The G7’s and V20’s decision to build the Global Shield against Climate Risks, a financial protection cooperation scheme to deal with loss and damage in the most vulnerable economies, is an important step. It emphasises that debt sustainability and ‘green and protection’ financing mechanisms should reinforce one another.

    Pre-arranged funding and the efficient delivery of subsidies for insurance through the V20 Trust Fund is critical to ensure that we do not increase our debt burdens. [...] we do not ask for charity. What we need is stronger economic cooperation [...] between the developed world and the climate-vulnerable countries of the world.
    Kenneth Nana Yaw Ofori-Atta, Ghana’s finance minister and V20 chair

    Debt-for-climate swaps are not a silver bullet or an alternative to full-fledged debt restructuring. But experience – for instance in Belize – shows that they offer a way to debt relief while involving private creditors and investing in climate adaptation activities. The V20 proposals would allow some of the most climate-vulnerable economies to channel about USD 435 billion from debt servicing payments due in four years to climate action.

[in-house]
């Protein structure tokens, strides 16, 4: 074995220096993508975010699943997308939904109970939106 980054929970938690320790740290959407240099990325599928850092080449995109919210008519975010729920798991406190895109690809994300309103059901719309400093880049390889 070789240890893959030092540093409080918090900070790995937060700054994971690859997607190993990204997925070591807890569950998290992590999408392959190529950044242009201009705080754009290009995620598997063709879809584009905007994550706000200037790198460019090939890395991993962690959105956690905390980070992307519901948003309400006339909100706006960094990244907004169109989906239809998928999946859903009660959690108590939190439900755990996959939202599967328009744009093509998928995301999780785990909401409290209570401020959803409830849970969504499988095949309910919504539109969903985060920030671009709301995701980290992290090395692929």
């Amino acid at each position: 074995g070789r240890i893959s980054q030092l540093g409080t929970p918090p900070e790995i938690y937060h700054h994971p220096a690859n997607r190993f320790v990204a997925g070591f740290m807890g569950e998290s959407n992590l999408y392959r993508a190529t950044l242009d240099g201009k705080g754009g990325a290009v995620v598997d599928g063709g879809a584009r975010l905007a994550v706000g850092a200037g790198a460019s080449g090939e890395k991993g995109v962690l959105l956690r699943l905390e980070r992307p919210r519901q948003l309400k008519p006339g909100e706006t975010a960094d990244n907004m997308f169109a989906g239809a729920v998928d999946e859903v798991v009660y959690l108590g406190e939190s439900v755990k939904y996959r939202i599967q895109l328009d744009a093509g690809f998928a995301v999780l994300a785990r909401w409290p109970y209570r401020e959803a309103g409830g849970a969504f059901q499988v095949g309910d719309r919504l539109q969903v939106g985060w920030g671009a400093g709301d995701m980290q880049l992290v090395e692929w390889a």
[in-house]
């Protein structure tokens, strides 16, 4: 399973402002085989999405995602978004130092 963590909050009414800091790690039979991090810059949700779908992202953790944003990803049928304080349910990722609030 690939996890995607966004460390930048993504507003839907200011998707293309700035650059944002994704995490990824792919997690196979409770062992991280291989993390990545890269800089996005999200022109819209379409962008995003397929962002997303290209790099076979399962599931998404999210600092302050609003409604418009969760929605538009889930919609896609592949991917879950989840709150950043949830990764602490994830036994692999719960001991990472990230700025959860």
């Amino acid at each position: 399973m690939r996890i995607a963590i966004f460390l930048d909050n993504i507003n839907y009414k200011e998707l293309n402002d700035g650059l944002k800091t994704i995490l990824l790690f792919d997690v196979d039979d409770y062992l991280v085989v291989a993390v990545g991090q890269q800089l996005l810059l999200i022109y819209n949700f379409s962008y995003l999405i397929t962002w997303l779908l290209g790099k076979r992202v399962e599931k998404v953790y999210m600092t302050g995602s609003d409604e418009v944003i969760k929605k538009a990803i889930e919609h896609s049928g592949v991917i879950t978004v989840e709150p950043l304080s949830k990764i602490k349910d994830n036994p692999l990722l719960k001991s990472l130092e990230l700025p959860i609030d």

Several African countries – Cabo Verde, Eswatini and Kenya – are looking into debt-for-climate swaps, and  the African Development Bank is exploring how it can support their implementation. The United Nations Economic Commission for Africa (UNECA) also put forward a proposal to establish a Sustainable Sovereign Debt Hub, linking debt to climate-resilient key performance indicators that would ultimately facilitate engagement on debt-for-climate swaps between debtor and creditor countries.

    … but creditors drag their feet

    While some creditors are open to the idea, and the IMF and the EU are examining mechanisms, proof-of-concept has been largely ad-hoc and outside of the major multilateral institutions. EU countries’ engagement in debt-for-climate swaps remains bilateral and small in scale – even though there is unique experience and capacity available.